Verification. The Soviets have accepted the principle that there must be adequate means of assuring both sides of compliance, but have once again asserted that national means should suffice to monitor an arms limitation agreement. The Soviets probably are not sure that the US will be satisfied to rely on national means only. They would expect that the more complex the agreement, the more the US would be disposed to press for modes of verification unacceptable to them. It is not clear what the Soviets include in national means, or how they rate their own capabilities. It is likely, however, in view of dissimilarities in national means of verification, that measures which the US considers could be verified by national means would not appear in this light to the Soviets, and vice versa.
Although specific cooperative measures were not actually discussed at Helsinki, the Soviet attitude suggested that Moscow might be willing to consider some fairly simple measures that would increase the effectiveness of national means of collection (examples might be: tests only at agreed missile ranges or an agreement to prohibit the use of cover for certain weapon systems). In addition, the Soviets seem well disposed to the idea of supporting an agreement by continuous consultation which might, among other things, gradually lead to progress in developing new modes of verification.
Combinations of Force Elements to be Limited. The Soviets recognize that there are—and, for geographic and other reasons, are bound to be—asymmetries between the US strategic forces and theirs. The idea of allowing the two sides to have different combinations of forces under agreed ceilings and to vary them over time does not seem to cause them any trouble in principle. But they will obviously be very sticky when it comes to agreeing on an initial combination for the two sides, and perhaps even more so in agreeing on what construction can be completed or what improvements and replacements are permissible within an agreed total. On this subject, the Soviets [Page 190] will probably not have firm proposals but will leave it to the US to take the lead.
IRBM/MRBMs, SLCMs, and Air Defense Systems. We see little chance that the Russians will alter the position that they took at Helsinki, namely that IRBM/MRBMs pose no threat to the security of the US but are an essential part of the USSR’s defenses against third countries. They will continue to argue that US forward-based aircraft represent a more pertinent issue. They will probably contend that available means of detection give the US reasonable assurance against the possibility that IRBMs might be converted into ICBMs. The Russians will attempt to discover whether the US is willing to concede any of these points. If not, they may attempt to discover what US thinking is on alternatives, e.g., a trade-off which would exclude both IRBMs/MRBMs and forward-based aircraft from an initial agreement. With regard to SLCMs, the Soviets opposed their inclusion among strategic systems. We believe, however, that they would be willing to consider some trade-off here as well. We think it unlikely that they will agree to the inclusion of air defense systems, whether or not the US is willing to include its heavy bombers, and they are almost certain to continue in their refusal to discuss SAMs in an ABM context.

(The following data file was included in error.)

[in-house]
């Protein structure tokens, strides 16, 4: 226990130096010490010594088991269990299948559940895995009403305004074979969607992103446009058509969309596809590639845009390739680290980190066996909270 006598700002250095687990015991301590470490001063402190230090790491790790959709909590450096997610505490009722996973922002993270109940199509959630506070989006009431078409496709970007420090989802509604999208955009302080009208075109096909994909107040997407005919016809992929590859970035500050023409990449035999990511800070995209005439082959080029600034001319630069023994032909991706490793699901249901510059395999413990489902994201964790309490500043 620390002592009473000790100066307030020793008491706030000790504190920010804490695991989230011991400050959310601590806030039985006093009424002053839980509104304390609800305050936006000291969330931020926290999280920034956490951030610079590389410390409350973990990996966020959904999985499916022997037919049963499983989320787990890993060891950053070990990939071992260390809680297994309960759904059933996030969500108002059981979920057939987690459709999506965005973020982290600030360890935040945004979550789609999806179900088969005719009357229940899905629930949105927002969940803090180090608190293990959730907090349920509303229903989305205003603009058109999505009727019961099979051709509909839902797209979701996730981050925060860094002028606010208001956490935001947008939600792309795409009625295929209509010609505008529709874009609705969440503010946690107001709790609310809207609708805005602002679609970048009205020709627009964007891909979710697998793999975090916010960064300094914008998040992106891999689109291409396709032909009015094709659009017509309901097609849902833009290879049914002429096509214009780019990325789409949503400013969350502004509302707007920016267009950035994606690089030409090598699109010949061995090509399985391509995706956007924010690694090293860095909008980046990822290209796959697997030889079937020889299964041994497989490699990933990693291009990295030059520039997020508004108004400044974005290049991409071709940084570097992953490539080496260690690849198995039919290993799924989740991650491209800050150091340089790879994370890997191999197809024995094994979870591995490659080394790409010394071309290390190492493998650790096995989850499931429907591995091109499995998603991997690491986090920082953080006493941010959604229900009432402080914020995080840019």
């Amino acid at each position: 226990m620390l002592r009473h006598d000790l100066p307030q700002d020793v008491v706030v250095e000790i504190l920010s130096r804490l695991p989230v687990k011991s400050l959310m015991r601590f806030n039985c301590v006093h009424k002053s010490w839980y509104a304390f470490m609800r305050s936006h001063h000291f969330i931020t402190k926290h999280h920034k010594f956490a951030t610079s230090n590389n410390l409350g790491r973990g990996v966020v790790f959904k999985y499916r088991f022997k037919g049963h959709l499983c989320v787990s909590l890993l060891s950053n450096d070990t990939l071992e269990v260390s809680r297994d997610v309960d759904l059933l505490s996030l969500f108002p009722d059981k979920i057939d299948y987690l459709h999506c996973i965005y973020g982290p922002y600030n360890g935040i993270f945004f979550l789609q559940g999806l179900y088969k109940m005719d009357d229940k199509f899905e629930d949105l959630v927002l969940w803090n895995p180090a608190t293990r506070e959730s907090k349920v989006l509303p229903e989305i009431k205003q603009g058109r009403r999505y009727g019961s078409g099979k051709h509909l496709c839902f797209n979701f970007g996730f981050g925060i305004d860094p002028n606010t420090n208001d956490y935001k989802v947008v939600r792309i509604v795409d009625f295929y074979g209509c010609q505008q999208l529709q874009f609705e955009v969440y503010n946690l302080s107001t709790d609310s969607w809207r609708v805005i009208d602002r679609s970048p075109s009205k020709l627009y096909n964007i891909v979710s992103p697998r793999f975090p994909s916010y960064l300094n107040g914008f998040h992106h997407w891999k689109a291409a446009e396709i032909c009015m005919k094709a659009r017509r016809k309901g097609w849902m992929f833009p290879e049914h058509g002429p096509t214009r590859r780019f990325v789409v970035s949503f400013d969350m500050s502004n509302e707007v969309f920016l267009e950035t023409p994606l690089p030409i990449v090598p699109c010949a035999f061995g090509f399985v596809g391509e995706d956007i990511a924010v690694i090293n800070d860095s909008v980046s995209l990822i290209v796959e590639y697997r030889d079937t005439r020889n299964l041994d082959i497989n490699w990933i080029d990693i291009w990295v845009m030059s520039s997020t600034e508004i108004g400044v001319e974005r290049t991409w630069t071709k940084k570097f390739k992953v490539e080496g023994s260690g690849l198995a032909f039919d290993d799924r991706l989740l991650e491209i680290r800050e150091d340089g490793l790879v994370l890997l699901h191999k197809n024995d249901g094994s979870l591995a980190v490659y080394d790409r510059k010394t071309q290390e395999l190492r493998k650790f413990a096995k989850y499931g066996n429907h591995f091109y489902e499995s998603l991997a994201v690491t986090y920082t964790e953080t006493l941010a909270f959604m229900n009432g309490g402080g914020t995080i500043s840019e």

Other Subjects. A variety of additional issues were raised by the Russians at Helsinki. Among these were: measures to guard against accidental or unauthorized firing of nuclear weapons, or to deal with attack by a third party designed to provoke the USSR and US into conflict; prohibition on the transfer of strategic delivery vehicles and related technology to third parties; limitations on the operational spheres of nuclear-capable aircraft and submarines. The last of these has the earmarks of a mere bargaining point; although it is sure to be raised again at Vienna, the Russians are unlikely to press it, especially if prospects for progress in other areas seem reasonably good. They are likely, however, to press the subject of transfer with considerable vigor, in part because they may be concerned about the acquisition of ABM defenses by US allies. In connection with third-party attack, they may have in mind such things as additional “hot line” communications between the US and USSR, or even explicit understandings as to how to handle such a situation.